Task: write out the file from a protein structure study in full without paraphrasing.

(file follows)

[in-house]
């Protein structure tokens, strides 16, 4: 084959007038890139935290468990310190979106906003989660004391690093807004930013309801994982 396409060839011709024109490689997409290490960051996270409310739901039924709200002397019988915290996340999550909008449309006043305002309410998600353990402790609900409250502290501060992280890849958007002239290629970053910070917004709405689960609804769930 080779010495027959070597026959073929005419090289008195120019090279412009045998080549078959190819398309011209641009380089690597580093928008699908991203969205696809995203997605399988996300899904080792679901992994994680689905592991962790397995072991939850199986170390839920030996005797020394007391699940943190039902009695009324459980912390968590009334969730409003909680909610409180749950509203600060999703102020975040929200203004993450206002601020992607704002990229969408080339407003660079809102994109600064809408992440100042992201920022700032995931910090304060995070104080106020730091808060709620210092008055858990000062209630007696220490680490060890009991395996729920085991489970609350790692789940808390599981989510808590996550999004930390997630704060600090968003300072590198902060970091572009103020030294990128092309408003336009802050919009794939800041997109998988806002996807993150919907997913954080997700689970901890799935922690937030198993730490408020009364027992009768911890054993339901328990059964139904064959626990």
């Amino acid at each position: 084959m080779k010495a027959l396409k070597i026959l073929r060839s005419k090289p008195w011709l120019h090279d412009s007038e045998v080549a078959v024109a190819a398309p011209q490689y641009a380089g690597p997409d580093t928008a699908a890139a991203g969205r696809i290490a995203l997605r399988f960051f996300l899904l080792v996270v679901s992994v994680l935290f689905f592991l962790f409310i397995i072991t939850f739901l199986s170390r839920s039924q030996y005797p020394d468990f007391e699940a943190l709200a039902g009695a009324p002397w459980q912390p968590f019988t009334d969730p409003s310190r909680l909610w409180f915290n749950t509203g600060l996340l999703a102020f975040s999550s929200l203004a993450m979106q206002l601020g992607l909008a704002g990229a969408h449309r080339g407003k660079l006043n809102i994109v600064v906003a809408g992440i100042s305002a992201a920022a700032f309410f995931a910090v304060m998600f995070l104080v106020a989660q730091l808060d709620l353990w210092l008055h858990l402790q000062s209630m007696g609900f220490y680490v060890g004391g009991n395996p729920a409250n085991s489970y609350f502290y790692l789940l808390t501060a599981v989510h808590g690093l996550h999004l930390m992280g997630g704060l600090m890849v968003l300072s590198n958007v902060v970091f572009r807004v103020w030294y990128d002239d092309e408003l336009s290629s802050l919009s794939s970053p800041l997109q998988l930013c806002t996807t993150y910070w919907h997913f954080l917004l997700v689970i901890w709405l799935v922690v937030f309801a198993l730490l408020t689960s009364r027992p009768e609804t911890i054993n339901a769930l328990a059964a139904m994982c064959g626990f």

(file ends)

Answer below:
[in-house]
């Protein structure tokens, strides 16, 4: 084959007038890139935290468990310190979106906003989660004391690093807004930013309801994982 396409060839011709024109490689997409290490960051996270409310739901039924709200002397019988915290996340999550909008449309006043305002309410998600353990402790609900409250502290501060992280890849958007002239290629970053910070917004709405689960609804769930 080779010495027959070597026959073929005419090289008195120019090279412009045998080549078959190819398309011209641009380089690597580093928008699908991203969205696809995203997605399988996300899904080792679901992994994680689905592991962790397995072991939850199986170390839920030996005797020394007391699940943190039902009695009324459980912390968590009334969730409003909680909610409180749950509203600060999703102020975040929200203004993450206002601020992607704002990229969408080339407003660079809102994109600064809408992440100042992201920022700032995931910090304060995070104080106020730091808060709620210092008055858990000062209630007696220490680490060890009991395996729920085991489970609350790692789940808390599981989510808590996550999004930390997630704060600090968003300072590198902060970091572009103020030294990128092309408003336009802050919009794939800041997109998988806002996807993150919907997913954080997700689970901890799935922690937030198993730490408020009364027992009768911890054993339901328990059964139904064959626990």
């Amino acid at each position: 084959m080779k010495a027959l396409k070597i026959l073929r060839s005419k090289p008195w011709l120019h090279d412009s007038e045998v080549a078959v024109a190819a398309p011209q490689y641009a380089g690597p997409d580093t928008a699908a890139a991203g969205r696809i290490a995203l997605r399988f960051f996300l899904l080792v996270v679901s992994v994680l935290f689905f592991l962790f409310i397995i072991t939850f739901l199986s170390r839920s039924q030996y005797p020394d468990f007391e699940a943190l709200a039902g009695a009324p002397w459980q912390p968590f019988t009334d969730p409003s310190r909680l909610w409180f915290n749950t509203g600060l996340l999703a102020f975040s999550s929200l203004a993450m979106q206002l601020g992607l909008a704002g990229a969408h449309r080339g407003k660079l006043n809102i994109v600064v906003a809408g992440i100042s305002a992201a920022a700032f309410f995931a910090v304060m998600f995070l104080v106020a989660q730091l808060d709620l353990w210092l008055h858990l402790q000062s209630m007696g609900f220490y680490v060890g004391g009991n395996p729920a409250n085991s489970y609350f502290y790692l789940l808390t501060a599981v989510h808590g690093l996550h999004l930390m992280g997630g704060l600090m890849v968003l300072s590198n958007v902060v970091f572009r807004v103020w030294y990128d002239d092309e408003l336009s290629s802050l919009s794939s970053p800041l997109q998988l930013c806002t996807t993150y910070w919907h997913f954080l917004l997700v689970i901890w709405l799935v922690v937030f309801a198993l730490l408020t689960s009364r027992p009768e609804t911890i054993n339901a769930l328990a059964a139904m994982c064959g626990f």